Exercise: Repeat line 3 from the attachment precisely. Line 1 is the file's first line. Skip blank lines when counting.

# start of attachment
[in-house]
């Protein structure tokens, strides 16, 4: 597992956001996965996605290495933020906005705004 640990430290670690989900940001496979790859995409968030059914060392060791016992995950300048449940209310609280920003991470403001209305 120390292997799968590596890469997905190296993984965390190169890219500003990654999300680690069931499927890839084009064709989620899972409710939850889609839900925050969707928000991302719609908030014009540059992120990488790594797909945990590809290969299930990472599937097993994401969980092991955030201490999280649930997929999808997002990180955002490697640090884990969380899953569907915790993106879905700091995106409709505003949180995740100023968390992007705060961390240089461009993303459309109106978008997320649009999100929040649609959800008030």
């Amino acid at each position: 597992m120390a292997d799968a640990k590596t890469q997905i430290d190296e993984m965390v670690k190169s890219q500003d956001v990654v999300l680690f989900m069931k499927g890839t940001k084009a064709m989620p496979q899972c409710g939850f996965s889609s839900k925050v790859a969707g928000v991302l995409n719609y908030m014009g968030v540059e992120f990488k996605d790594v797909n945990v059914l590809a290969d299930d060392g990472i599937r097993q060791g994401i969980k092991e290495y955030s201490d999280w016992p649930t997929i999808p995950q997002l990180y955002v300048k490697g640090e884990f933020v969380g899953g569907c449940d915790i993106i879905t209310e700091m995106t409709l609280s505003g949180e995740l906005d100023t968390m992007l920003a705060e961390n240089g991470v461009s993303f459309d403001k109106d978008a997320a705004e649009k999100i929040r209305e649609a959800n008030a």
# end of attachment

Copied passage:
């Amino acid at each position: 597992m120390a292997d799968a640990k590596t890469q997905i430290d190296e993984m965390v670690k190169s890219q500003d956001v990654v999300l680690f989900m069931k499927g890839t940001k084009a064709m989620p496979q899972c409710g939850f996965s889609s839900k925050v790859a969707g928000v991302l995409n719609y908030m014009g968030v540059e992120f990488k996605d790594v797909n945990v059914l590809a290969d299930d060392g990472i599937r097993q060791g994401i969980k092991e290495y955030s201490d999280w016992p649930t997929i999808p995950q997002l990180y955002v300048k490697g640090e884990f933020v969380g899953g569907c449940d915790i993106i879905t209310e700091m995106t409709l609280s505003g949180e995740l906005d100023t968390m992007l920003a705060e961390n240089g991470v461009s993303f459309d403001k109106d978008a997320a705004e649009k999100i929040r209305e649609a959800n008030a």